Jerry Reynolds, 28, doesn’t join other locals in complaining about the comings and goings of part-time residents in the valley where he grew up. Instead, he has found a way to accommodate and profit from their presence.
In turn, Reynolds’s services may help save those who invest in homes here from thousands of dollars in damages or theft.
Reynolds started his business, U.S. Home Watchers, last year, marking the accumulation of years of planning and the realization of his goal to become a young entrepreneur in his home state. There are 3,570 seasonal, recreational or occasional-use homes in Flathead County, according the 2000 Census. U.S. Home Watchers, headquartered in Whitefish, serves around 50 of these homeowners by offering home monitoring, lawn care, snow services, landscaping and concierge services.
Bu, Reynolds sums up his services as giving homeowners a sense of security.
“I’m not just selling a home-monitoring service; I’m selling trust in myself,” he said. “It’s a matter of trusting me and my company enough to watch their house – a huge investment – and for somebody to turn their keys over takes a lot of trust.”
An, a reward for that trust may be measured more in what doesn’t happen, than what does.
Reynolds describes his services as proactive. When clients sign up, U.S. Home Watchers does an inspection of the residence, looking for things in the house that could cause future problems, like leaky pipes, drafty seals or leaky roofs. Then, while clients are away, Reynolds and his staff visit the home weekly, making a checklist and taking photos. Homeowners receive an e-mail with their completed checklist and photos each week.
Lawn care and snow removal services help preserve aesthetic looks, landscaping, roofs and decks, while deterring criminals and keeping the home looking “lived in.”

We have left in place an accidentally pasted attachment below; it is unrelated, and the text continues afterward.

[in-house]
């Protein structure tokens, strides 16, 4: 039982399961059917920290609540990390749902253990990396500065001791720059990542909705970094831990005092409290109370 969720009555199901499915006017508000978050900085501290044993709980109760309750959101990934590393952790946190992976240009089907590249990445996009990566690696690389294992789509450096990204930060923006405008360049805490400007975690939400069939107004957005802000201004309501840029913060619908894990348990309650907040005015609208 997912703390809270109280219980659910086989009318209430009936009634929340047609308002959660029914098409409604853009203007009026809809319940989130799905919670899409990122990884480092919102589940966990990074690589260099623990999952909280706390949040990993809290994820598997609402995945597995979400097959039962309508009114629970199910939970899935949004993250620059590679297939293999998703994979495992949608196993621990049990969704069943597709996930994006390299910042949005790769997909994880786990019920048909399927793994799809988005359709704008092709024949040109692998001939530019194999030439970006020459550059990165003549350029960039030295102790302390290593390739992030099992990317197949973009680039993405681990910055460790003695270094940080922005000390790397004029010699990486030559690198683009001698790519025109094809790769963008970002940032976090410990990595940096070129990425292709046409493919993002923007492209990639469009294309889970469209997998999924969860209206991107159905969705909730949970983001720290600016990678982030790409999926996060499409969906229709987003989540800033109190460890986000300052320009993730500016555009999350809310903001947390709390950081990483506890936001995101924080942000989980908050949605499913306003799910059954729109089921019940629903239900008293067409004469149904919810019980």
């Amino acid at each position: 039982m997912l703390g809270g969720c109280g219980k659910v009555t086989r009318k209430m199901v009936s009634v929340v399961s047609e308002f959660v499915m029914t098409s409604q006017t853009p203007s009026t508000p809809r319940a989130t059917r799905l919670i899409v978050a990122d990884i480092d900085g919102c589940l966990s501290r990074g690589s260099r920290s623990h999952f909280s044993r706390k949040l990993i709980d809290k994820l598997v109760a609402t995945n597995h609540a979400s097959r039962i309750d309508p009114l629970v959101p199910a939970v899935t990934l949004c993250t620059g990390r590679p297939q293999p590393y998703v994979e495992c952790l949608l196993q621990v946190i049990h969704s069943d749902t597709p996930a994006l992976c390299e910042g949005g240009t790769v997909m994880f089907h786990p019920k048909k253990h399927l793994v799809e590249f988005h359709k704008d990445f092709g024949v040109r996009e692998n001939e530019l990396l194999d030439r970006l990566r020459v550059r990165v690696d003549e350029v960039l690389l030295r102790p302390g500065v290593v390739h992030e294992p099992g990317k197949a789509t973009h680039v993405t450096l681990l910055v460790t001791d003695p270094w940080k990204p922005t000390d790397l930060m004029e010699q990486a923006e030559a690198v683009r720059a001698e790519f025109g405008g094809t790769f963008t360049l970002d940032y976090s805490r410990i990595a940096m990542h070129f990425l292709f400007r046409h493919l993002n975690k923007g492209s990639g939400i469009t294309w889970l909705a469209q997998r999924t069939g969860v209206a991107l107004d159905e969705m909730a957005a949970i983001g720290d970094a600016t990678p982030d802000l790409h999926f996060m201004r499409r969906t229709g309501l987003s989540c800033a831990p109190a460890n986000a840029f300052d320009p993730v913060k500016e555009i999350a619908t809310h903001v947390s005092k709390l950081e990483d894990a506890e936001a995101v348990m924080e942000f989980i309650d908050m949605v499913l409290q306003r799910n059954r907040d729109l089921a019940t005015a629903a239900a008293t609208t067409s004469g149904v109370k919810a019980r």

Emergencies are rare – about one or two a year – because most problems are caught before damage occurs, but when the unpredictable happens the extent of damages is moderated.
“There was a leak in a home this last week,” Reynolds said. “The house had about $35,000 worth of cherry wood on their floors and the owners weren’t planning on returning until Christmas. If we hadn’t been there to catch it there could’ve been months of damage, rot and mold before they arrived.”
A $2,000 annual investment in Reynolds’ services may prevent hundreds of thousands in unforeseeable costs.
And when something needs fixing or a security alarm goes off Reynolds’s clients don’t have to make long trips in from Canada, New York or California. Reynolds is there to take care of things immediately, dealing with police, contracting out work or overseeing cleanup.
Reynolds, who grew up in a house between Bigfork and Kalispell and attended Flathead High School, said he debated starting his business in other communities where more opportunity and clientele existed. Whitefish meant a greater challenge, but Reynolds saw potential and the allure of home.
“It’s been about a two-year roller coaster of, ‘Are we going to go? Will this happen?’” he said. “But this place is growing and changing and I wanted to be a part of that, of how that happens.”
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